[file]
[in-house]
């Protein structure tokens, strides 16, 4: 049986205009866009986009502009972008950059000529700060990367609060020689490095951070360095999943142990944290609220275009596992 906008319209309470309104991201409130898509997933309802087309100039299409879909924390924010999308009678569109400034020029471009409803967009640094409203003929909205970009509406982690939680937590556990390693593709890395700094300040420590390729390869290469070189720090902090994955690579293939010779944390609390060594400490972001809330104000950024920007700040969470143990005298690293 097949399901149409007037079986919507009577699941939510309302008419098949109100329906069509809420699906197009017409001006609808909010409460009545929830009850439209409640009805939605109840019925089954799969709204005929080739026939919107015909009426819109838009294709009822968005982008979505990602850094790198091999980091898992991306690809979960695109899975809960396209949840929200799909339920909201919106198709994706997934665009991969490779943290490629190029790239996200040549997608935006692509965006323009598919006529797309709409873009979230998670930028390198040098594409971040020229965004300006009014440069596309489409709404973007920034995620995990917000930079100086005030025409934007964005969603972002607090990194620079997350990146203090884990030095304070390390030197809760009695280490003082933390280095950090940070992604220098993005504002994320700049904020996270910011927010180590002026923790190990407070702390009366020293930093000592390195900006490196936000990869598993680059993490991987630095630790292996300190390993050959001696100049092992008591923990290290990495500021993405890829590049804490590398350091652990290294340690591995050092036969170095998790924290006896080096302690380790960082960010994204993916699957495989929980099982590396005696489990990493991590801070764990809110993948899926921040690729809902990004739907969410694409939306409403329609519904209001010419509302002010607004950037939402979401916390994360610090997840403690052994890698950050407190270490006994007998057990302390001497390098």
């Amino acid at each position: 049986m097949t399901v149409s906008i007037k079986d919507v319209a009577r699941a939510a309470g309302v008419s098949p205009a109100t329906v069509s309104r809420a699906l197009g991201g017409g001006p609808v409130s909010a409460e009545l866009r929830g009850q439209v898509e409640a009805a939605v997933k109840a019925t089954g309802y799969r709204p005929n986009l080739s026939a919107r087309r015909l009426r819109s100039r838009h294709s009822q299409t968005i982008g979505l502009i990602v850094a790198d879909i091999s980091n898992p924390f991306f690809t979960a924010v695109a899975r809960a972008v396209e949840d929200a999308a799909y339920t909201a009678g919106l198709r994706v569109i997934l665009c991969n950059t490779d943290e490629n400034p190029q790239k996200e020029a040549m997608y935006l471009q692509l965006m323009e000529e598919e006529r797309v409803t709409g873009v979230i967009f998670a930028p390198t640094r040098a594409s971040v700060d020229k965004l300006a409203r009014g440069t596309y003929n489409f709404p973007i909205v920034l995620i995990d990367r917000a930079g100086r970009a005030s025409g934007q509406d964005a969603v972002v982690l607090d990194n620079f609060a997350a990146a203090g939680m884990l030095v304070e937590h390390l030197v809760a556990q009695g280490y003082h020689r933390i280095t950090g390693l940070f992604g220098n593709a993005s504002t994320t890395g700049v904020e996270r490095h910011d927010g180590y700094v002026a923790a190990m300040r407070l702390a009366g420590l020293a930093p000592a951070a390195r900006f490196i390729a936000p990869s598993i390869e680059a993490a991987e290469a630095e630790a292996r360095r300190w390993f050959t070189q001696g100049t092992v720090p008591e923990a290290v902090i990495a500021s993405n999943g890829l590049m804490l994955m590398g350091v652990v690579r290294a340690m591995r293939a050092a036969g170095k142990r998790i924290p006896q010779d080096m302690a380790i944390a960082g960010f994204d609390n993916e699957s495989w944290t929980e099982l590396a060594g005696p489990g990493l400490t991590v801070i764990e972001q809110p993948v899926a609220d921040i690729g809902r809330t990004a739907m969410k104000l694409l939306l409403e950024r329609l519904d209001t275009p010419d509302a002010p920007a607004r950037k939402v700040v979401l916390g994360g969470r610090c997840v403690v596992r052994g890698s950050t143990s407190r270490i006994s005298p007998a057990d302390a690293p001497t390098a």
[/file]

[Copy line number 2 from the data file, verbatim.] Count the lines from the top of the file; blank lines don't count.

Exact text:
């Protein structure tokens, strides 16, 4: 049986205009866009986009502009972008950059000529700060990367609060020689490095951070360095999943142990944290609220275009596992 906008319209309470309104991201409130898509997933309802087309100039299409879909924390924010999308009678569109400034020029471009409803967009640094409203003929909205970009509406982690939680937590556990390693593709890395700094300040420590390729390869290469070189720090902090994955690579293939010779944390609390060594400490972001809330104000950024920007700040969470143990005298690293 097949399901149409007037079986919507009577699941939510309302008419098949109100329906069509809420699906197009017409001006609808909010409460009545929830009850439209409640009805939605109840019925089954799969709204005929080739026939919107015909009426819109838009294709009822968005982008979505990602850094790198091999980091898992991306690809979960695109899975809960396209949840929200799909339920909201919106198709994706997934665009991969490779943290490629190029790239996200040549997608935006692509965006323009598919006529797309709409873009979230998670930028390198040098594409971040020229965004300006009014440069596309489409709404973007920034995620995990917000930079100086005030025409934007964005969603972002607090990194620079997350990146203090884990030095304070390390030197809760009695280490003082933390280095950090940070992604220098993005504002994320700049904020996270910011927010180590002026923790190990407070702390009366020293930093000592390195900006490196936000990869598993680059993490991987630095630790292996300190390993050959001696100049092992008591923990290290990495500021993405890829590049804490590398350091652990290294340690591995050092036969170095998790924290006896080096302690380790960082960010994204993916699957495989929980099982590396005696489990990493991590801070764990809110993948899926921040690729809902990004739907969410694409939306409403329609519904209001010419509302002010607004950037939402979401916390994360610090997840403690052994890698950050407190270490006994007998057990302390001497390098």